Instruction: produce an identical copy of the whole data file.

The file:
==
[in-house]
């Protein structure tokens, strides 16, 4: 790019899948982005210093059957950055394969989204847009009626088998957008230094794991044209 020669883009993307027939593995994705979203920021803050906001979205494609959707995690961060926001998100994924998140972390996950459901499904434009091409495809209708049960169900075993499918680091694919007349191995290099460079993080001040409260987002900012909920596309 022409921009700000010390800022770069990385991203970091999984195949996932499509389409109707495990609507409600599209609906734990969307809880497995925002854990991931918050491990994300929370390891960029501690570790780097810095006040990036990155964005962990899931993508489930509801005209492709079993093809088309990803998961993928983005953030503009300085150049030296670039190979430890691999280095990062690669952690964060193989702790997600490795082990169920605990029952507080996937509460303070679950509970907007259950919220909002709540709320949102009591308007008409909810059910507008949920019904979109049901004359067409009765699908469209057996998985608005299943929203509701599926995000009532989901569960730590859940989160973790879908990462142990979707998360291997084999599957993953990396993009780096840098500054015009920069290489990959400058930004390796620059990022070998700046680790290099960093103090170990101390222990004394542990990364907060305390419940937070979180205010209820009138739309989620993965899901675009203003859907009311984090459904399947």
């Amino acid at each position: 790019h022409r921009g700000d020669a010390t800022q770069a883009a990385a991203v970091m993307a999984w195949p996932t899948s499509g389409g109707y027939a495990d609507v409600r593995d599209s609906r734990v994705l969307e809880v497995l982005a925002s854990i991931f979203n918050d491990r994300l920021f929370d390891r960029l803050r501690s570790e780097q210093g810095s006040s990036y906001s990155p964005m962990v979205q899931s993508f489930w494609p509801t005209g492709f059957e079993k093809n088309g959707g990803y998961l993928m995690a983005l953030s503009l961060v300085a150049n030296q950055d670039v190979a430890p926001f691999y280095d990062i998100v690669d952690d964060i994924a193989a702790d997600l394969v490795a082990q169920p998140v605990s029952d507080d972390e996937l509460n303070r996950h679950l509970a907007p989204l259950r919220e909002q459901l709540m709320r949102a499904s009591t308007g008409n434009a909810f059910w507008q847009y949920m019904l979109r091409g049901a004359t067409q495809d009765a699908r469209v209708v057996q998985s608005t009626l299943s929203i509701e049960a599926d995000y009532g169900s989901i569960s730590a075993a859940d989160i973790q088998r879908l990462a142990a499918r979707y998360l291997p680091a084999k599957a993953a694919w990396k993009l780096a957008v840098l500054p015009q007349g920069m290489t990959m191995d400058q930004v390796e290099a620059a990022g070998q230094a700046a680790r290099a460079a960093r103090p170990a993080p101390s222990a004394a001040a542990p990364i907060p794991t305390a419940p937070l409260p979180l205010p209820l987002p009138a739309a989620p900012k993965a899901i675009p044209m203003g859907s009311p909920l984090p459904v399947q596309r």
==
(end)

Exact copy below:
[in-house]
């Protein structure tokens, strides 16, 4: 790019899948982005210093059957950055394969989204847009009626088998957008230094794991044209 020669883009993307027939593995994705979203920021803050906001979205494609959707995690961060926001998100994924998140972390996950459901499904434009091409495809209708049960169900075993499918680091694919007349191995290099460079993080001040409260987002900012909920596309 022409921009700000010390800022770069990385991203970091999984195949996932499509389409109707495990609507409600599209609906734990969307809880497995925002854990991931918050491990994300929370390891960029501690570790780097810095006040990036990155964005962990899931993508489930509801005209492709079993093809088309990803998961993928983005953030503009300085150049030296670039190979430890691999280095990062690669952690964060193989702790997600490795082990169920605990029952507080996937509460303070679950509970907007259950919220909002709540709320949102009591308007008409909810059910507008949920019904979109049901004359067409009765699908469209057996998985608005299943929203509701599926995000009532989901569960730590859940989160973790879908990462142990979707998360291997084999599957993953990396993009780096840098500054015009920069290489990959400058930004390796620059990022070998700046680790290099960093103090170990101390222990004394542990990364907060305390419940937070979180205010209820009138739309989620993965899901675009203003859907009311984090459904399947």
């Amino acid at each position: 790019h022409r921009g700000d020669a010390t800022q770069a883009a990385a991203v970091m993307a999984w195949p996932t899948s499509g389409g109707y027939a495990d609507v409600r593995d599209s609906r734990v994705l969307e809880v497995l982005a925002s854990i991931f979203n918050d491990r994300l920021f929370d390891r960029l803050r501690s570790e780097q210093g810095s006040s990036y906001s990155p964005m962990v979205q899931s993508f489930w494609p509801t005209g492709f059957e079993k093809n088309g959707g990803y998961l993928m995690a983005l953030s503009l961060v300085a150049n030296q950055d670039v190979a430890p926001f691999y280095d990062i998100v690669d952690d964060i994924a193989a702790d997600l394969v490795a082990q169920p998140v605990s029952d507080d972390e996937l509460n303070r996950h679950l509970a907007p989204l259950r919220e909002q459901l709540m709320r949102a499904s009591t308007g008409n434009a909810f059910w507008q847009y949920m019904l979109r091409g049901a004359t067409q495809d009765a699908r469209v209708v057996q998985s608005t009626l299943s929203i509701e049960a599926d995000y009532g169900s989901i569960s730590a075993a859940d989160i973790q088998r879908l990462a142990a499918r979707y998360l291997p680091a084999k599957a993953a694919w990396k993009l780096a957008v840098l500054p015009q007349g920069m290489t990959m191995d400058q930004v390796e290099a620059a990022g070998q230094a700046a680790r290099a460079a960093r103090p170990a993080p101390s222990a004394a001040a542990p990364i907060p794991t305390a419940p937070l409260p979180l205010p209820l987002p009138a739309a989620p900012k993965a899901i675009p044209m203003g859907s009311p909920l984090p459904v399947q596309r």